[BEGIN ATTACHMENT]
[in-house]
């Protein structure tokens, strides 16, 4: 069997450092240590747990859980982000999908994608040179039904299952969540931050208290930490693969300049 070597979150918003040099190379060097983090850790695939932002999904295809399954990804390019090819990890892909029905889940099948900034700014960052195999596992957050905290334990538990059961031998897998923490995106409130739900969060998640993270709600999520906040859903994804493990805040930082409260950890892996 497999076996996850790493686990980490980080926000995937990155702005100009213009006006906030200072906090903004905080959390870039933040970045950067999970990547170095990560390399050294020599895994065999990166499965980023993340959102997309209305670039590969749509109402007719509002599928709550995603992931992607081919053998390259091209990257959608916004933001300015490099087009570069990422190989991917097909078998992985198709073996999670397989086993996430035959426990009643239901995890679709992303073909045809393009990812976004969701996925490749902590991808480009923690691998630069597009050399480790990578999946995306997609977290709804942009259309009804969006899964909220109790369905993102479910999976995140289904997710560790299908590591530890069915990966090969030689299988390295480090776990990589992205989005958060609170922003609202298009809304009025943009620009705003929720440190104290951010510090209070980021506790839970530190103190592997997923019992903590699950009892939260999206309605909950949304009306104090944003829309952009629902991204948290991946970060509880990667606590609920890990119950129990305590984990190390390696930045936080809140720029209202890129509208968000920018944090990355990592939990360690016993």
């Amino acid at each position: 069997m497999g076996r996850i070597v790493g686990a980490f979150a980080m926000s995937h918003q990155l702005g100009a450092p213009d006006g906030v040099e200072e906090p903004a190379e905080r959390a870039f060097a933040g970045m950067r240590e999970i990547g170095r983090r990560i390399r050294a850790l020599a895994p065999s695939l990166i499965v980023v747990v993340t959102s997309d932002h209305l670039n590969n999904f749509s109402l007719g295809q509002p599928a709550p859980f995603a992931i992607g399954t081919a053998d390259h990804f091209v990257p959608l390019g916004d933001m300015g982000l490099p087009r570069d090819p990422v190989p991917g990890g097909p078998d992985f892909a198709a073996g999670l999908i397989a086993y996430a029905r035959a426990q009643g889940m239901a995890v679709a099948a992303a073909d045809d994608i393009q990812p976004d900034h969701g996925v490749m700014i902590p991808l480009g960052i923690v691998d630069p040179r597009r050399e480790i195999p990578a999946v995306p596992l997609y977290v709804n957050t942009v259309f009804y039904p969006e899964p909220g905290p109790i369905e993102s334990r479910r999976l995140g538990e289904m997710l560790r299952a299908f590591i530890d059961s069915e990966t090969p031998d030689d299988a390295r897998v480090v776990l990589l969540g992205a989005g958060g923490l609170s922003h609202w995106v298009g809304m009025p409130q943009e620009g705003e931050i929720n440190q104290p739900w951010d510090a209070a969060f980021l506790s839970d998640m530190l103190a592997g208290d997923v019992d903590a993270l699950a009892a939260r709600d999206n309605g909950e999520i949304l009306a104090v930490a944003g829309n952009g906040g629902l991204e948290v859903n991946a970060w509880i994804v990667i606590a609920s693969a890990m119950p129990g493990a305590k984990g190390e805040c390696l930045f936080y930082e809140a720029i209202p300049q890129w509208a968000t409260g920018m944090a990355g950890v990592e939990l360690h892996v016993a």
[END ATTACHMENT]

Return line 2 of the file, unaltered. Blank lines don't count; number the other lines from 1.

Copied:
């Protein structure tokens, strides 16, 4: 069997450092240590747990859980982000999908994608040179039904299952969540931050208290930490693969300049 070597979150918003040099190379060097983090850790695939932002999904295809399954990804390019090819990890892909029905889940099948900034700014960052195999596992957050905290334990538990059961031998897998923490995106409130739900969060998640993270709600999520906040859903994804493990805040930082409260950890892996 497999076996996850790493686990980490980080926000995937990155702005100009213009006006906030200072906090903004905080959390870039933040970045950067999970990547170095990560390399050294020599895994065999990166499965980023993340959102997309209305670039590969749509109402007719509002599928709550995603992931992607081919053998390259091209990257959608916004933001300015490099087009570069990422190989991917097909078998992985198709073996999670397989086993996430035959426990009643239901995890679709992303073909045809393009990812976004969701996925490749902590991808480009923690691998630069597009050399480790990578999946995306997609977290709804942009259309009804969006899964909220109790369905993102479910999976995140289904997710560790299908590591530890069915990966090969030689299988390295480090776990990589992205989005958060609170922003609202298009809304009025943009620009705003929720440190104290951010510090209070980021506790839970530190103190592997997923019992903590699950009892939260999206309605909950949304009306104090944003829309952009629902991204948290991946970060509880990667606590609920890990119950129990305590984990190390390696930045936080809140720029209202890129509208968000920018944090990355990592939990360690016993």